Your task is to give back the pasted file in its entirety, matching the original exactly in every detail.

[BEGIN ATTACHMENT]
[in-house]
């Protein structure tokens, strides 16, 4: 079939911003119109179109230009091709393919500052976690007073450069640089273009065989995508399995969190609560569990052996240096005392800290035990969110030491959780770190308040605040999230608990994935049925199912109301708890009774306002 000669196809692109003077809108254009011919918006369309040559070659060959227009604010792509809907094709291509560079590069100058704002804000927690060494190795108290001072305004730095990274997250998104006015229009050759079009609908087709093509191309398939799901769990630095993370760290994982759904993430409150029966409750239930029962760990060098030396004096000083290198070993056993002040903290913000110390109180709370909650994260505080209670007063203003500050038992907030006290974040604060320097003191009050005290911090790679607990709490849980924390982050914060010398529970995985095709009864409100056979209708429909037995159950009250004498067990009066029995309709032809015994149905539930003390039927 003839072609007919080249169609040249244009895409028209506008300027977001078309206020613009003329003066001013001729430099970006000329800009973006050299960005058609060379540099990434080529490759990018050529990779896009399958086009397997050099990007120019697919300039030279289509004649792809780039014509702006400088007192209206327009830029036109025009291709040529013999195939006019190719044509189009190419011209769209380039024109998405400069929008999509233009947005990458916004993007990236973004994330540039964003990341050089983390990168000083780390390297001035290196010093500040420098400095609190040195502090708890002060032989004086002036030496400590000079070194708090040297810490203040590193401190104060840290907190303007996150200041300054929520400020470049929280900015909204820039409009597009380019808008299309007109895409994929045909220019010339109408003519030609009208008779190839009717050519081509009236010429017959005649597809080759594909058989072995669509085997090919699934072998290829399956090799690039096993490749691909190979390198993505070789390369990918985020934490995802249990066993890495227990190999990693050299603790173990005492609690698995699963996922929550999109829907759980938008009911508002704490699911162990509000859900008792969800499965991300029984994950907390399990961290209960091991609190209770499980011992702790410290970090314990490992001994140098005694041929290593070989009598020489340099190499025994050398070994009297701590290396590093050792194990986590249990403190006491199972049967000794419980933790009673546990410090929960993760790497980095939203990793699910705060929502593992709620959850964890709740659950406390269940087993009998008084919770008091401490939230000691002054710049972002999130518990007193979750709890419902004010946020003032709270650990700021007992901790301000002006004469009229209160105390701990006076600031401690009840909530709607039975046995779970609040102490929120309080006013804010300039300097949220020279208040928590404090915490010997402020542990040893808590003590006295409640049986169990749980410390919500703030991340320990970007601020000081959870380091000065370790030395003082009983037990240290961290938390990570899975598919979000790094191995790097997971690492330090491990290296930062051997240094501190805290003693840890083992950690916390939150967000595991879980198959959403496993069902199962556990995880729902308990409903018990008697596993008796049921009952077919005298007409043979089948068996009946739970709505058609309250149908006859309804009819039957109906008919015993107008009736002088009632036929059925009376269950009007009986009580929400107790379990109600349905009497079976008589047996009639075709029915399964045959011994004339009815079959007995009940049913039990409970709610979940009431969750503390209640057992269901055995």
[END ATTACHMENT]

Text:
[in-house]
């Protein structure tokens, strides 16, 4: 079939911003119109179109230009091709393919500052976690007073450069640089273009065989995508399995969190609560569990052996240096005392800290035990969110030491959780770190308040605040999230608990994935049925199912109301708890009774306002 000669196809692109003077809108254009011919918006369309040559070659060959227009604010792509809907094709291509560079590069100058704002804000927690060494190795108290001072305004730095990274997250998104006015229009050759079009609908087709093509191309398939799901769990630095993370760290994982759904993430409150029966409750239930029962760990060098030396004096000083290198070993056993002040903290913000110390109180709370909650994260505080209670007063203003500050038992907030006290974040604060320097003191009050005290911090790679607990709490849980924390982050914060010398529970995985095709009864409100056979209708429909037995159950009250004498067990009066029995309709032809015994149905539930003390039927 003839072609007919080249169609040249244009895409028209506008300027977001078309206020613009003329003066001013001729430099970006000329800009973006050299960005058609060379540099990434080529490759990018050529990779896009399958086009397997050099990007120019697919300039030279289509004649792809780039014509702006400088007192209206327009830029036109025009291709040529013999195939006019190719044509189009190419011209769209380039024109998405400069929008999509233009947005990458916004993007990236973004994330540039964003990341050089983390990168000083780390390297001035290196010093500040420098400095609190040195502090708890002060032989004086002036030496400590000079070194708090040297810490203040590193401190104060840290907190303007996150200041300054929520400020470049929280900015909204820039409009597009380019808008299309007109895409994929045909220019010339109408003519030609009208008779190839009717050519081509009236010429017959005649597809080759594909058989072995669509085997090919699934072998290829399956090799690039096993490749691909190979390198993505070789390369990918985020934490995802249990066993890495227990190999990693050299603790173990005492609690698995699963996922929550999109829907759980938008009911508002704490699911162990509000859900008792969800499965991300029984994950907390399990961290209960091991609190209770499980011992702790410290970090314990490992001994140098005694041929290593070989009598020489340099190499025994050398070994009297701590290396590093050792194990986590249990403190006491199972049967000794419980933790009673546990410090929960993760790497980095939203990793699910705060929502593992709620959850964890709740659950406390269940087993009998008084919770008091401490939230000691002054710049972002999130518990007193979750709890419902004010946020003032709270650990700021007992901790301000002006004469009229209160105390701990006076600031401690009840909530709607039975046995779970609040102490929120309080006013804010300039300097949220020279208040928590404090915490010997402020542990040893808590003590006295409640049986169990749980410390919500703030991340320990970007601020000081959870380091000065370790030395003082009983037990240290961290938390990570899975598919979000790094191995790097997971690492330090491990290296930062051997240094501190805290003693840890083992950690916390939150967000595991879980198959959403496993069902199962556990995880729902308990409903018990008697596993008796049921009952077919005298007409043979089948068996009946739970709505058609309250149908006859309804009819039957109906008919015993107008009736002088009632036929059925009376269950009007009986009580929400107790379990109600349905009497079976008589047996009639075709029915399964045959011994004339009815079959007995009940049913039990409970709610979940009431969750503390209640057992269901055995």